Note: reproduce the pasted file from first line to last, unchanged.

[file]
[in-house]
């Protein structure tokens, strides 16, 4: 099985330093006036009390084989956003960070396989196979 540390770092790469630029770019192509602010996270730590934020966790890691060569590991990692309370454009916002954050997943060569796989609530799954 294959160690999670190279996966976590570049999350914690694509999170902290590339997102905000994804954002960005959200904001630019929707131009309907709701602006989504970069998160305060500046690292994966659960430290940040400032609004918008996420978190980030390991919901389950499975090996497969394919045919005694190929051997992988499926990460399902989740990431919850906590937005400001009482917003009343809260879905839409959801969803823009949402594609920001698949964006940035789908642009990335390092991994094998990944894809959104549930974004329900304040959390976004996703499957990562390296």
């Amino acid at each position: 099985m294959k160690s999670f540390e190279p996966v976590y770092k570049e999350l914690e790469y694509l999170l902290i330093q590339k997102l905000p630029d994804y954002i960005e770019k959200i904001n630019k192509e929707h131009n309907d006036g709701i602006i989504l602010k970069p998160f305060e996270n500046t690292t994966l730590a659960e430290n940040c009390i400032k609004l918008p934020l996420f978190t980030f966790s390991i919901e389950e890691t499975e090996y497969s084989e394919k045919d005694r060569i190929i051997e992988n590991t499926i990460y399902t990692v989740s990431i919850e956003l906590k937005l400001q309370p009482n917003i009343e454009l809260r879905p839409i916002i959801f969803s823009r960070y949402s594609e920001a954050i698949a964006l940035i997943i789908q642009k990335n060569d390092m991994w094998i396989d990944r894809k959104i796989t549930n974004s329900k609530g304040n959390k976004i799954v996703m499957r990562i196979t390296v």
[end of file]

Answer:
[in-house]
């Protein structure tokens, strides 16, 4: 099985330093006036009390084989956003960070396989196979 540390770092790469630029770019192509602010996270730590934020966790890691060569590991990692309370454009916002954050997943060569796989609530799954 294959160690999670190279996966976590570049999350914690694509999170902290590339997102905000994804954002960005959200904001630019929707131009309907709701602006989504970069998160305060500046690292994966659960430290940040400032609004918008996420978190980030390991919901389950499975090996497969394919045919005694190929051997992988499926990460399902989740990431919850906590937005400001009482917003009343809260879905839409959801969803823009949402594609920001698949964006940035789908642009990335390092991994094998990944894809959104549930974004329900304040959390976004996703499957990562390296």
């Amino acid at each position: 099985m294959k160690s999670f540390e190279p996966v976590y770092k570049e999350l914690e790469y694509l999170l902290i330093q590339k997102l905000p630029d994804y954002i960005e770019k959200i904001n630019k192509e929707h131009n309907d006036g709701i602006i989504l602010k970069p998160f305060e996270n500046t690292t994966l730590a659960e430290n940040c009390i400032k609004l918008p934020l996420f978190t980030f966790s390991i919901e389950e890691t499975e090996y497969s084989e394919k045919d005694r060569i190929i051997e992988n590991t499926i990460y399902t990692v989740s990431i919850e956003l906590k937005l400001q309370p009482n917003i009343e454009l809260r879905p839409i916002i959801f969803s823009r960070y949402s594609e920001a954050i698949a964006l940035i997943i789908q642009k990335n060569d390092m991994w094998i396989d990944r894809k959104i796989t549930n974004s329900k609530g304040n959390k976004i799954v996703m499957r990562i196979t390296v």